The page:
The study authors think that because the Republican platform advocates for traditional gender roles, women with more traditionally feminine appearances may gravitate toward the GOP. Interestingly, however, they found that Republican men actually had more feminine faces than Democratic men. This surprised Carpinella and Johnson, but they speculate that since governing is still seen as masculine in general, a slightly feminized appearance might not be an impediment to a Republican politician — he's already showing his masculinity by running for office in the first place. And Republicans may have an easier time getting away with slightly feminine faces than Democrats, since their political views are often seen as more masculine (cf. Arnold Schwarzenegger's claim that Democratic legislators were "girlie-men").
It's not clear if less-feminine women have a harder time making it in the Republican party (or if more-feminine women have difficulty being accepted by Democrats), or if people's physical appearances actually influence their political beliefs. Someresearch has found that political leanings can have genetic underpinnings — maybe the genes that affect liberalism or conservatism affect appearance as well. Or maybe the way women look as they grow up, and the way people respond to their appearance, influence how they vote later on. The less-principled in both parties are likely to spin this research in their favor — Democratic women are manly! Republican men are secret sissies! — but the reality is almost certainly more interesting.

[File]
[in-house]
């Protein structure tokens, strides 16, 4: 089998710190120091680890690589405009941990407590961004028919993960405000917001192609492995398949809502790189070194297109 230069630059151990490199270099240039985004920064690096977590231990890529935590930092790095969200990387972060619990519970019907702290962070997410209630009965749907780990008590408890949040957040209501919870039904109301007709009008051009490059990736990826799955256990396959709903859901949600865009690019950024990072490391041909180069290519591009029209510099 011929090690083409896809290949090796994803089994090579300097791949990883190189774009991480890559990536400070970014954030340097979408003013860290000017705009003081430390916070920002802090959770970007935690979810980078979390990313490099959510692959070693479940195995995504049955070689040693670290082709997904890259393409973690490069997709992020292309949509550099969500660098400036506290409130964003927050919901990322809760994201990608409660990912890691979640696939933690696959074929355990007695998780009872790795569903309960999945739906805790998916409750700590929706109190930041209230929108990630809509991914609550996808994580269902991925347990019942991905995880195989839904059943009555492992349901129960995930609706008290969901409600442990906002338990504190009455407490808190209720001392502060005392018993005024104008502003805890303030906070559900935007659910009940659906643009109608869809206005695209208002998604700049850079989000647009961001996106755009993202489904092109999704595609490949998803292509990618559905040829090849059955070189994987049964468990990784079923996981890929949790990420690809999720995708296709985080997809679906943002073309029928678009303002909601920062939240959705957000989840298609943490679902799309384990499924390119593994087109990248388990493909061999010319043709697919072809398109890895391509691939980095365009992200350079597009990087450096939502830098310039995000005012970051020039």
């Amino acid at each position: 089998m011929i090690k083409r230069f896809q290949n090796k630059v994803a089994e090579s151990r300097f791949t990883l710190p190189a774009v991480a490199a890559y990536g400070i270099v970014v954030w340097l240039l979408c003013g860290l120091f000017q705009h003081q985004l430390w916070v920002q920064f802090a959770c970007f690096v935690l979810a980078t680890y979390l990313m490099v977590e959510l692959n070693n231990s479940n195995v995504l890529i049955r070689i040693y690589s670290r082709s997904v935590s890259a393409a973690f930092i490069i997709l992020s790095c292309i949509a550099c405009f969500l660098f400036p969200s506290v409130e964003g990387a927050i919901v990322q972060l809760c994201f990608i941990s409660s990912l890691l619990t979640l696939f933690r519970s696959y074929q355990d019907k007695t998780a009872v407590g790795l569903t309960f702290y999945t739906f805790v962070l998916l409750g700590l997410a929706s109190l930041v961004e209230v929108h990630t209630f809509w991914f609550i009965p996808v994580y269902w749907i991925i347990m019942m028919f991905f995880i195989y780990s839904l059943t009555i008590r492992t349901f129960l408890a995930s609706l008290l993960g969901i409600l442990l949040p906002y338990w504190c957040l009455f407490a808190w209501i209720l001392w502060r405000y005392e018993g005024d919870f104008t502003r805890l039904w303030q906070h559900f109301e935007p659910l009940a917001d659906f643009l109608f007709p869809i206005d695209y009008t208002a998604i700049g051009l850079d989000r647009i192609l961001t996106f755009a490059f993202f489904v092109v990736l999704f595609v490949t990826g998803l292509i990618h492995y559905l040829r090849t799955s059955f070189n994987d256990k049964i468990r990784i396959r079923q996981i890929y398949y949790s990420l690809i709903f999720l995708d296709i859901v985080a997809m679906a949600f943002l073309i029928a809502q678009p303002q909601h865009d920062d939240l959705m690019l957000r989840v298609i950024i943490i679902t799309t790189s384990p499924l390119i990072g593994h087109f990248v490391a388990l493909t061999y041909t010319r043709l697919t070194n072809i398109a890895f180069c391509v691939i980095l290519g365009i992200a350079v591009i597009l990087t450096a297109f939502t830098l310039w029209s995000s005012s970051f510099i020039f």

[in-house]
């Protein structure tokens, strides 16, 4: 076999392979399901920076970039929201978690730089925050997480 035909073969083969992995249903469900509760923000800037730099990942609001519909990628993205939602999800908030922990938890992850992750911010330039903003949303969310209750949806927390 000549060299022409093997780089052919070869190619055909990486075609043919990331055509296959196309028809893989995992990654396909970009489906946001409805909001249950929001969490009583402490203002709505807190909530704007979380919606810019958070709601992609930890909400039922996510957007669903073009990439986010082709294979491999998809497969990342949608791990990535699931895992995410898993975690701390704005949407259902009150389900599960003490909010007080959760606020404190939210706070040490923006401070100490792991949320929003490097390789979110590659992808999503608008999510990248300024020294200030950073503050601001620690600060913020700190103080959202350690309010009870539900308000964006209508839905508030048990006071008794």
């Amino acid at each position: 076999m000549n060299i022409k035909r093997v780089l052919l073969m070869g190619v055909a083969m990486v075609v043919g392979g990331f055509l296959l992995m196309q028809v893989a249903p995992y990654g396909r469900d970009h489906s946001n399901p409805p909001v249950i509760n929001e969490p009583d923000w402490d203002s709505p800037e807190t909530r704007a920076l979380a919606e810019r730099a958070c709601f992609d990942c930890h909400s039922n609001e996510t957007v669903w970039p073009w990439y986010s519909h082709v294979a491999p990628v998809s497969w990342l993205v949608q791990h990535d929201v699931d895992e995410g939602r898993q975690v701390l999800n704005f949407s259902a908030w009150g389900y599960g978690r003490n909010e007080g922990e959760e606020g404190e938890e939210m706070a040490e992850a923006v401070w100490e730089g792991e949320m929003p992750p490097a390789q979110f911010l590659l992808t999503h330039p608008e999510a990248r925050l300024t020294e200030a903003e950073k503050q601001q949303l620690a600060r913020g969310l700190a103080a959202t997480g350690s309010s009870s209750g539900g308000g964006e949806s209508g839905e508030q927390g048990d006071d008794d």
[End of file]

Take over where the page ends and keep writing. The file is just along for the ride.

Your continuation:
Update: Asked what might be behind her findings, Carpinella said voter preference probably played a bigger role than genetics: "We have no evidence to support a biological interpretation of our effects — and that evidence favoring that would require a very different study. Instead, we believe this reveals more about the voters themselves. [...] Specifically, it appears that conservative voters insist that their policy preferences are reflected in the physical appearance of the political candidates who they ultimately put in office. Here, valuing traditional gender norms is apparent in the faces of successful politicians."
It would be interesting to look at the faces of ordinary Republican and Democratic voters, rather than elected officials, to see if the same appearance differences hold true. (source)